1. More than 3 unrelated adults living in a unit, no matter how many bedrooms, requires a rooming house license*. This is not common for landlords to have in the City of Milwaukee, as it is typically pricey. Additionally, there must be more than one exit within the dwelling. If looking at an attic or basement unit, make sure there are multiple exits, or it is an illegal dwelling. Citations could be as much as $5,000 and may be issued against the landlord and the tenant for illegal occupancy.
2. A common ploy by unethical landlords is to allow more than three unrelated adults to rent a location, saying something similar to: “You can just put three names on the lease” or “How many people that live there is up to you. I don’t prohibit subleasing.” When caught by the City of Milwaukee, the landlords may then claim to have only rented to a legal number of people. Only those on the lease can legally stay, and must pay the entirety of the rent for the rest of the lease. Unfortunately, this is a common occurrence. Moving and finding a new apartment in the middle of the semester for this reason is an unnecessarily stressful experience.
3. Check the Department of Neighborhood Services website and look up the complaint and violation history of the property. Most landlords are honorable business people. However, some have bad records. You may also check Wisconsin Circuit Court Access for a possible landlord’s court record. Be aware of properties with recent, active violations and landlords with backgrounds of excessive housing related records, such as evictions.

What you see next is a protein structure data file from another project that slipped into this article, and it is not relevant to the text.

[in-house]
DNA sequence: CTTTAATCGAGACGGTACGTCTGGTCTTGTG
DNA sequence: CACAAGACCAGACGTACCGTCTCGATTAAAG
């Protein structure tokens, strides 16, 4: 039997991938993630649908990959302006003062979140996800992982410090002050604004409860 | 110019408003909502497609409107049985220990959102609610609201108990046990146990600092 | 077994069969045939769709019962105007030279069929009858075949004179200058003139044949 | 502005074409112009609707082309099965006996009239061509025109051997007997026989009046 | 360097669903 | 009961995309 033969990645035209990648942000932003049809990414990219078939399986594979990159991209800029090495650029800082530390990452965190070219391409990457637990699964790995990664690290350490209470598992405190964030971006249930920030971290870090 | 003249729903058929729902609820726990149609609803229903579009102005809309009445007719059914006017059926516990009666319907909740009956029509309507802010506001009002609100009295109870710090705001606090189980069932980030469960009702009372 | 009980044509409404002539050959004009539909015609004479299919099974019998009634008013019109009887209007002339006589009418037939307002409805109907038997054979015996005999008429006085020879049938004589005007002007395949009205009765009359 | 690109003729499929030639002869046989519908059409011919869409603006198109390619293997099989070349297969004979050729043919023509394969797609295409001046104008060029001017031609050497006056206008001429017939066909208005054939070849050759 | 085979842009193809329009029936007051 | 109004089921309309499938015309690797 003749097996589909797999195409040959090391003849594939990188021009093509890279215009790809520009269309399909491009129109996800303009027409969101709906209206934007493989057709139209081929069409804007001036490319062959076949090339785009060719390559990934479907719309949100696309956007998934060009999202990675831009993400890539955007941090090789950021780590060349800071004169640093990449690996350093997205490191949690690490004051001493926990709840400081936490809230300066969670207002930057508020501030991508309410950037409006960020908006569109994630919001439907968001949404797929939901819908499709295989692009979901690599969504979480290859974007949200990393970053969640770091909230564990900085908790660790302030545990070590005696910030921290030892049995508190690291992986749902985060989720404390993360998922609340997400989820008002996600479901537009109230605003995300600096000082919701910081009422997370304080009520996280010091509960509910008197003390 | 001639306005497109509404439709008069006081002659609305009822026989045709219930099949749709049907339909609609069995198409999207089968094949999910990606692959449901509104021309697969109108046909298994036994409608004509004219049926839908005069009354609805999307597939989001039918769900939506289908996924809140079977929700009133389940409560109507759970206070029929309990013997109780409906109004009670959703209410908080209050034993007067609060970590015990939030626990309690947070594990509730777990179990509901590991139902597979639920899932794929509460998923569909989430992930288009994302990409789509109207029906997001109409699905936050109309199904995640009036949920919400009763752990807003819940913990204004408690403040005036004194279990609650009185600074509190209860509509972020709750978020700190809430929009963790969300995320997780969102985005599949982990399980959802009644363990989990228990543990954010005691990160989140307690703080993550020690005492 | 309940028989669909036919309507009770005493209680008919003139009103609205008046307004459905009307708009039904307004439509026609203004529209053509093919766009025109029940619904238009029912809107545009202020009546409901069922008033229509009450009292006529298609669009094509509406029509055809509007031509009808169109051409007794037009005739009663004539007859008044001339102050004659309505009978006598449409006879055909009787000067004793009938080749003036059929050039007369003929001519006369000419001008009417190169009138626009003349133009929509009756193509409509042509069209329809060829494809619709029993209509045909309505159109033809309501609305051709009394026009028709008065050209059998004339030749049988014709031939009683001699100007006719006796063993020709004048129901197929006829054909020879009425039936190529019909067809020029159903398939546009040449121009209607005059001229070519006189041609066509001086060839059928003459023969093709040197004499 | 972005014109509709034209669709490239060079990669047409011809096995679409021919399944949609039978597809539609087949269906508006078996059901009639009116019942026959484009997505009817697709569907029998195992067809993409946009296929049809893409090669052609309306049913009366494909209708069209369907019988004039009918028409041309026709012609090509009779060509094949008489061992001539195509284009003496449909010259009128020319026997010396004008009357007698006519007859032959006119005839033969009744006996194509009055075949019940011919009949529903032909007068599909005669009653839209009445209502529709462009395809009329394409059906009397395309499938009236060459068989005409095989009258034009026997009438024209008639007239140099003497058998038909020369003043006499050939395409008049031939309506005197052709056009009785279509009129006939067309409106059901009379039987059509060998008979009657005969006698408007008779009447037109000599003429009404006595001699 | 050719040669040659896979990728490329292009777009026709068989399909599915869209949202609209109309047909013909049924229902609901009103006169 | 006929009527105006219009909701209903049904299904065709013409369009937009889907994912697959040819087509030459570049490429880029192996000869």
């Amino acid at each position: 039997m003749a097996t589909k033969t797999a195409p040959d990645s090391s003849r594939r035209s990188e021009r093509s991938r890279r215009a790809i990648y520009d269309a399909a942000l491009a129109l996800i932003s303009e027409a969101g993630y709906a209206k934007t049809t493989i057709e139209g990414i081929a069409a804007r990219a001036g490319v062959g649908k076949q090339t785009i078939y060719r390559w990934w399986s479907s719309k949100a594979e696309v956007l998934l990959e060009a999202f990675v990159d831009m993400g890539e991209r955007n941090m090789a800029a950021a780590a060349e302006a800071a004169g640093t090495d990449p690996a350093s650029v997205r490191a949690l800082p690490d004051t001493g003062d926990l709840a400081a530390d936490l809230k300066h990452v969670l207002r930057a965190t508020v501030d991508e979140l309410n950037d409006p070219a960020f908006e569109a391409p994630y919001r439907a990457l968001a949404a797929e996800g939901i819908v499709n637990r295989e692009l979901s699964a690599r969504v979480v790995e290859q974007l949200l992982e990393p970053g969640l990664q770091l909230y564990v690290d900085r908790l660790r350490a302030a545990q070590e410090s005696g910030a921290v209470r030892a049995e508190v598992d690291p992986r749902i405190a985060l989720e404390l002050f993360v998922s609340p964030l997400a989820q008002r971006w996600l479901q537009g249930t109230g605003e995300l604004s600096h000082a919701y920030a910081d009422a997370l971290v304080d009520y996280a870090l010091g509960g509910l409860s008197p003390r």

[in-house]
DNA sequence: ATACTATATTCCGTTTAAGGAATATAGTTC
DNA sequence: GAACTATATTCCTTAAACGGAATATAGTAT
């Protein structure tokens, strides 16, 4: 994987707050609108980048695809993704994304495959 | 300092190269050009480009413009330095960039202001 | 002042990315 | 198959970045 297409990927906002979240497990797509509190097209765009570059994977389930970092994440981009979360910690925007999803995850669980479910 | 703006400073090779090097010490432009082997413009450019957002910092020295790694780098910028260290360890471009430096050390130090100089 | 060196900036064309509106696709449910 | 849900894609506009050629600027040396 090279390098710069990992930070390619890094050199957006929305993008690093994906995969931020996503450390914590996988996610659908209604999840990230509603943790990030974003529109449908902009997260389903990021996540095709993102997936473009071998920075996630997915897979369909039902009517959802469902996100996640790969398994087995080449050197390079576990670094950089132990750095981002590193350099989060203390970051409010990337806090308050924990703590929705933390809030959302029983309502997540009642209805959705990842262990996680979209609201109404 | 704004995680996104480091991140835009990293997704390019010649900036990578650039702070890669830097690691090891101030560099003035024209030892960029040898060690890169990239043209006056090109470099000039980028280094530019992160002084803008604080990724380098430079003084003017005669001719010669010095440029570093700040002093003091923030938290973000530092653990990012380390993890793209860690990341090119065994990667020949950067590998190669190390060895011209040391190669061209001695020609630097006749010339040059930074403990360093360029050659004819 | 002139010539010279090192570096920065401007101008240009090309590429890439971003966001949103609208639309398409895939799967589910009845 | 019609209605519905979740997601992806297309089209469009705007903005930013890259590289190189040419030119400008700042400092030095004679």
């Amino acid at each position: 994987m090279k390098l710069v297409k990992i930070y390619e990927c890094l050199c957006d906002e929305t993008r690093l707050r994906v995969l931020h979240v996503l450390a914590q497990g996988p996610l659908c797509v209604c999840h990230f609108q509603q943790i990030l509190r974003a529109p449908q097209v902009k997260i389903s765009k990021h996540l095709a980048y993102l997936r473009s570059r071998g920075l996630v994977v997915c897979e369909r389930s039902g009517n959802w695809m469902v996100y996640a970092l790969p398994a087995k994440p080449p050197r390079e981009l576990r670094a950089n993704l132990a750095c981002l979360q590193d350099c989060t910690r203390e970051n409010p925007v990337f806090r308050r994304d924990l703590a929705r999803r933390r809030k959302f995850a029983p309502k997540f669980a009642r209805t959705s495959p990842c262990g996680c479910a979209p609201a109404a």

4. Property complaints can be made to the Department of Neighborhood Services Customer Service line at 414-286-2268, Monday through Friday, 8 a.m—4:45 p.m.
Don’t get evicted!
Renting with more than three unrelated adults puts tenants and the landlord at risk for tickets and eviction.
*A rooming house means any building or part of any building or dwelling unit occupied by more than three persons who are not a family** or by a family and more than two other persons for periods of occupancy usually longer than one night and where a bathroom and toilet are shared.
**Family means, unless otherwise specified, a person occupying a dwelling unit, or dwelling unit with one or more persons who are legally related to such occupant by virtue of being husband and wife, son or daughter, uncle or aunt, grandparent or grandchild, niece or nephew, first cousin, mother or father-in-law, all of whom comprise no more than one nuclear family unit per household.